Designer Talk: Can, May, and Must

Designer Talk

Designer Talk

When writing rules text, you might wonder whether to use “can,” “may,” or “must.”

When writing for the Pathfinder RPG*, “can” and “may” are interchangeable game terms meaning “the acting creature has a choice of whether or not to do this.” You can use either one.

For example, in the cloak of the manta ray, it doesn’t matter if you say “The wearer can release his arms from the cloak without sacrificing underwater movement if so desired” or “The wearer may release his arms from the cloak without sacrificing underwater movement if so desired;” they mean the same thing—the wearer has a choice whether or not to release his arms from the cloak.**

“Must” is different, in that the creature is required to do or have something in order to utilize the effect. Compare:

Can: The wearer can sacrifice his own soul as a standard action, healing 100 hit points to all creatures within 20 feet. This kills the wearer instantly.

Must: The wearer must sacrifice his own soul as a standard action, healing 100 hit points to all creatures within 20 feet. This kills the wearer instantly.

The first is clearly an option—a very grim option, but definitely a choice by the wearer. The second is not an option—if you’re the wearer, you have to do this, perhaps because it’s a martyring item.

Examples of magic items using “must” are:

  • eyes of charming (“Both lenses must be worn for the magic item to take effect.”)
  • maul of the titans (“The wielder must have a Strength of at least 18 to wield it properly”)
  • pipes of the sewers (“The piper must continue playing until the rats appear”)
  • various items that require a saving throw (“must make a DC 23 Will save or…”), and
  • various items that require minimums to be able to craft it (“creator must have 5 ranks in the Acrobatics skill,” “creator must be a 10th-level cleric”)

 

Can and May in Spells

The thing about spells is you’re choosing to cast them. Therefore, everything in the spell that happens automatically already has the “can” or “may” implied in the very nature of being an I-choose-to-cast-this spell. Therefore, you should avoid using “can” or “may” in spell text. Examples:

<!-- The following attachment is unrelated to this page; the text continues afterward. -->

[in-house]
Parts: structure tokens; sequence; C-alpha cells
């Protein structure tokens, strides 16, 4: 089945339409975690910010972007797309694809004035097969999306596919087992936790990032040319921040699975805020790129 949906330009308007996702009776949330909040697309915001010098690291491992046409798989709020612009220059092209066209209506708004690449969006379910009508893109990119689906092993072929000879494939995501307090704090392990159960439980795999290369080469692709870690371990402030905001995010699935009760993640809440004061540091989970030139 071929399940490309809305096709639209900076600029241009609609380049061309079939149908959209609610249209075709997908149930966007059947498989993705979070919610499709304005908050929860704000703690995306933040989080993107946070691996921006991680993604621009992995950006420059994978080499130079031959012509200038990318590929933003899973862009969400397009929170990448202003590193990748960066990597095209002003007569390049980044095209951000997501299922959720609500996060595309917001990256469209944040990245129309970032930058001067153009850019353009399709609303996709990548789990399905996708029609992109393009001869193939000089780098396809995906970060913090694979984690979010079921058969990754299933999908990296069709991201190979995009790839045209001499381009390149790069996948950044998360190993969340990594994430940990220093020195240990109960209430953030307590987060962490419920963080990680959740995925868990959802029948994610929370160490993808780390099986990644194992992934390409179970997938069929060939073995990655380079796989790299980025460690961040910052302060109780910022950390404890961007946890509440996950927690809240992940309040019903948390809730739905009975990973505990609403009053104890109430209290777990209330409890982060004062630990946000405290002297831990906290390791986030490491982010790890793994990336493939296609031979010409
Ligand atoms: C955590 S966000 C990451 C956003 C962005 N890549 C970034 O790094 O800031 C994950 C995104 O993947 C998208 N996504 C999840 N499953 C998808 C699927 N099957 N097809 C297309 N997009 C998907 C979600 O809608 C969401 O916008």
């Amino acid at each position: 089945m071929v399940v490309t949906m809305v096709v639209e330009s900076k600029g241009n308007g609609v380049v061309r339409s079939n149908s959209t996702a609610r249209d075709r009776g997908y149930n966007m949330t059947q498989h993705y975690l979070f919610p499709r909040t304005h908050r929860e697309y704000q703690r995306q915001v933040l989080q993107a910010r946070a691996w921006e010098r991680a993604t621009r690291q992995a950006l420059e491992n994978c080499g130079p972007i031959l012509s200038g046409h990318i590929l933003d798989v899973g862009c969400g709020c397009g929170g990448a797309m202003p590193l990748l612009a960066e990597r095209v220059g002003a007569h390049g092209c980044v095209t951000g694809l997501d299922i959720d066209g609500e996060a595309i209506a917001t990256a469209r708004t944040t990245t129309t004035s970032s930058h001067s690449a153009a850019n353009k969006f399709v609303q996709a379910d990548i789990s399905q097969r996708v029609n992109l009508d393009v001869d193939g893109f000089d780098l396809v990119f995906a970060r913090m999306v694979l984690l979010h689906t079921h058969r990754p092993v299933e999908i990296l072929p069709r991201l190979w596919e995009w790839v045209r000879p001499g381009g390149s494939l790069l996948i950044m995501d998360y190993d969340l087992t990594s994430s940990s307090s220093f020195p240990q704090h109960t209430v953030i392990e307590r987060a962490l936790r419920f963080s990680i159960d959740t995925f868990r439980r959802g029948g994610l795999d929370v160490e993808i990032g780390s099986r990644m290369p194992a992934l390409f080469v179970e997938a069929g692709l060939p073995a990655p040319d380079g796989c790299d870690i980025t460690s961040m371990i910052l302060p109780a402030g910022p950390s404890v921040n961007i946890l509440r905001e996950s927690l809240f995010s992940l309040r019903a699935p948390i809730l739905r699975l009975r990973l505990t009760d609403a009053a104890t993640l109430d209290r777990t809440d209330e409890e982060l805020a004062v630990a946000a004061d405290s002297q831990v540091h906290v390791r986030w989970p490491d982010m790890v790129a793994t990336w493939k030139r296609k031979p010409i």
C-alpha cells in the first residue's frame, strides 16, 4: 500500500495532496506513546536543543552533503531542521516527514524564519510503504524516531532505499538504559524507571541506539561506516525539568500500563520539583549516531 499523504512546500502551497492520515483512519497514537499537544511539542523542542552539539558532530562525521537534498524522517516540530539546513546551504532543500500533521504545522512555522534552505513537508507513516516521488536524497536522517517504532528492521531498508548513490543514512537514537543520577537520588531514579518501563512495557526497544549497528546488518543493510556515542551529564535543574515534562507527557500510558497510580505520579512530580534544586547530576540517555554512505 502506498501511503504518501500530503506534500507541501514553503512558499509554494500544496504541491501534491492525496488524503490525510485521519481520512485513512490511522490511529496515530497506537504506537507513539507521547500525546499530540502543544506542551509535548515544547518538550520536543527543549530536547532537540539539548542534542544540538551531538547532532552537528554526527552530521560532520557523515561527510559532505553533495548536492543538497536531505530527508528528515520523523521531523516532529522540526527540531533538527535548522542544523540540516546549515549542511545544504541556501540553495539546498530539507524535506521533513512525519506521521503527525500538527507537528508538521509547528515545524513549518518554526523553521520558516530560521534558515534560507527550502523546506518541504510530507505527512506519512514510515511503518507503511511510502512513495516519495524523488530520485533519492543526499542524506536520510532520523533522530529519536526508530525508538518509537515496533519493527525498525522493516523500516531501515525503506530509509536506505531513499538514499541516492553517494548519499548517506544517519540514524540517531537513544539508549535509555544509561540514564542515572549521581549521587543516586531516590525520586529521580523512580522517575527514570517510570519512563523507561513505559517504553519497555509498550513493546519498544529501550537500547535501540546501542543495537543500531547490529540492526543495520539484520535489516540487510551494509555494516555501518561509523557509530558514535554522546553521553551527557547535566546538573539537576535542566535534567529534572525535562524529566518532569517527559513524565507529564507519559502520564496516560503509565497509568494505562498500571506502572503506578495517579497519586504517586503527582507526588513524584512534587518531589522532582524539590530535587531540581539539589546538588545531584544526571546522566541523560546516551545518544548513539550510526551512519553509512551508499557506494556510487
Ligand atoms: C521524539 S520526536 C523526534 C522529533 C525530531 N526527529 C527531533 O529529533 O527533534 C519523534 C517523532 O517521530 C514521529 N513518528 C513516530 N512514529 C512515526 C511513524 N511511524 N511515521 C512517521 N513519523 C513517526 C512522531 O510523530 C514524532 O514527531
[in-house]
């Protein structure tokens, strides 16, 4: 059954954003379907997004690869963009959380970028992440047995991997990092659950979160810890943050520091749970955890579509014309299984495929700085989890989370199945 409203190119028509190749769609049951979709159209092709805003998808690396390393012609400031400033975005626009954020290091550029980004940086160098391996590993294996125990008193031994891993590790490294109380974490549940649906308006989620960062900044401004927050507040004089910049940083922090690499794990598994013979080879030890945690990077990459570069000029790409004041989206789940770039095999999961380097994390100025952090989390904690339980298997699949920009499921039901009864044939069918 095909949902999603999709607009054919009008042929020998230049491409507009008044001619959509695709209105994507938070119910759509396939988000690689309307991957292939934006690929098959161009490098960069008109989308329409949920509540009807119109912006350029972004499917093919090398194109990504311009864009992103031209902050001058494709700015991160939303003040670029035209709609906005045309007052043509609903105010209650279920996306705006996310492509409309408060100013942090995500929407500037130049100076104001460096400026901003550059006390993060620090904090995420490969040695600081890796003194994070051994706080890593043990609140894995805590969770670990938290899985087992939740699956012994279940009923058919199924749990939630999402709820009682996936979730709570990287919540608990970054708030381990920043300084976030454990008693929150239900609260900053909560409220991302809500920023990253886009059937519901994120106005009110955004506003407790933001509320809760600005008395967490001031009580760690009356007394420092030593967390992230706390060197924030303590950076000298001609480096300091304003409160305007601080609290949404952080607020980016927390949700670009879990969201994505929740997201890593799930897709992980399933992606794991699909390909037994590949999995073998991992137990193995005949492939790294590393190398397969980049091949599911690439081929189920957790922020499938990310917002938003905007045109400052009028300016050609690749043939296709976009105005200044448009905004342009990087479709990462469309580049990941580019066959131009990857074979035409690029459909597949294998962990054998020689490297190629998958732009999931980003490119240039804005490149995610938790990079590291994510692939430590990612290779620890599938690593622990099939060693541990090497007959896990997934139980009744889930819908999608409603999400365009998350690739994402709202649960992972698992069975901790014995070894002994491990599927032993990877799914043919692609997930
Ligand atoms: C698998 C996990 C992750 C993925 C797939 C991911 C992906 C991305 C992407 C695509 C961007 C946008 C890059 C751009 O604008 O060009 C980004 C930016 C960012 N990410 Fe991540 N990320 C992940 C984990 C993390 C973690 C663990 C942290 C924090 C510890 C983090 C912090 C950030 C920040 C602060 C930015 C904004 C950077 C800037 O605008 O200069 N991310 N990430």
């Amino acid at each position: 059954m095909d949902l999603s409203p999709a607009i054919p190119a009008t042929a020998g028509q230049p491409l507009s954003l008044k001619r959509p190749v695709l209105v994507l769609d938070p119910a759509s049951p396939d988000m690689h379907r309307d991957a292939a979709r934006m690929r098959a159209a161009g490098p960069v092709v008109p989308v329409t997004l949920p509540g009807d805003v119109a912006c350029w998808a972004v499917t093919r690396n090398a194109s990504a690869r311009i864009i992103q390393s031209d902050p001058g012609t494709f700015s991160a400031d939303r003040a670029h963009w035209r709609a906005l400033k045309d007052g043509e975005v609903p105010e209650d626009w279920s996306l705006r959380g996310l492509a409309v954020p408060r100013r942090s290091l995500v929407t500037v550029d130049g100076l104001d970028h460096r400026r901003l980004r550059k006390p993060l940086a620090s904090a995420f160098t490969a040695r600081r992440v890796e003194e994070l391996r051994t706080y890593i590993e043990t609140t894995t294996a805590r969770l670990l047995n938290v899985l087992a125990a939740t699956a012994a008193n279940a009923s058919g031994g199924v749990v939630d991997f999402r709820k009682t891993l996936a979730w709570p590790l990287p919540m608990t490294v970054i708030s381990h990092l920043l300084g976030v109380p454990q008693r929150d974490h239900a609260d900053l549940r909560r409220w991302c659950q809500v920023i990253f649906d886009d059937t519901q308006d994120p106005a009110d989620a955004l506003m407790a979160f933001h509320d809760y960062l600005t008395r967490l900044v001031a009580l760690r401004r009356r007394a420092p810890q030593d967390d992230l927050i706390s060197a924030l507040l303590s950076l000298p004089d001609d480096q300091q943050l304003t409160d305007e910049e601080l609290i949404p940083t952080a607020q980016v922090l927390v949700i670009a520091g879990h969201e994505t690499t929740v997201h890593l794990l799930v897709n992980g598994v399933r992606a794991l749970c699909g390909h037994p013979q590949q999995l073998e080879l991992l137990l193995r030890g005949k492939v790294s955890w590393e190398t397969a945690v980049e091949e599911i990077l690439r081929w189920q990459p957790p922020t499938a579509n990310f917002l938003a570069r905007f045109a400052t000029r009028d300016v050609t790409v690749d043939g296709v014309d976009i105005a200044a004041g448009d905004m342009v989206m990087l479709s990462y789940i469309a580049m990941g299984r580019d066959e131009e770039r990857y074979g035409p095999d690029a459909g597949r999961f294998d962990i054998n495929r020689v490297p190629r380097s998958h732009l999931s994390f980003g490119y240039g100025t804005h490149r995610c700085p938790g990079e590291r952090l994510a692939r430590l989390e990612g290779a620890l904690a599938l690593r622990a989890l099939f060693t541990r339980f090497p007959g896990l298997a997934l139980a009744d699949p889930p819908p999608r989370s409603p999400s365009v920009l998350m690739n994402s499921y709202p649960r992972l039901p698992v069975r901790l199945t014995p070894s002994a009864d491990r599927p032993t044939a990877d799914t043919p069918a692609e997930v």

“You can create a ball of fire that deals 10d6 hit points of damage.” Incorrect!
“You create a ball of fire that deals 10d6 hit points of fire damage.” Correct!

The only time you should be using “can” or “may” in a spell description is if there’s an optional element to the spell that the caster can choose to implement. Example:

“You create a ball of fire that deals 10d6 hit points of fire damage. You can exclude one 5-foot-square from the area of the spell.” Correct!

 

If you make sure you’re certain whether the acting creature has the option to do something or is required to do something, then your word choice is clear.

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* Other publishers may have their own preferences about which word to use. For example, it looks like Numenera corebook prefers “can” for rules text (“you can apply one level of effort to a roll”, “you can reload and fire in the same action”) and tends to use “may” outside of rules text to mean “there is a possibility that” (“a jack may have an ability that makes her better at speed rolls,” “appropriate camouflage or other gear may count as an asset”). When writing professionally, it’s always a good idea to ask the publisher about this, just in case the publisher has a specific design or style rule about which word to use.

** Magic items in the PFRPG use third-person nouns and pronouns (“the wearer,” “the user,” “the creature,” “he,” “she,” “his,” “her”), which means you often must pick a gender for the hypothetical creature you’re writing about. This third-person perspective is a legacy issue inherited from the D&D ruleset. Different types of rules text in the PFRPG use different perspectives (for example, feats and spells use second-person “you” rather than third-person “the character” or “the caster”), but that’s a lengthy discussion for a different blog post…

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4 thoughts on “Designer Talk: Can, May, and Must

  1. So true, but linguistically it drives teacher Alex INSANE that they’re interchangeable because of their practical difference in meaning.

    Not that anyone ever remembers that can asked for ability and may asks for permission anyway….

    Great article as always, Sean!

  2. In game rules, I prefer to use “can” to mean “is possible” and “may” to mean “you have the choice of doing this”. It’s a very small distinction that I only seriously bring to bear on technical, precise games. (I used this distinction on Thunderstone but don’t bother on King of Tokyo.)

    • Oh, I’m just explaining how it is in the Pathfinder RPG (which is based on the WotC periodicals style). I’m *not* saying it’s the definitive way of doing it, or that there was a deliberate choice to do it that way…

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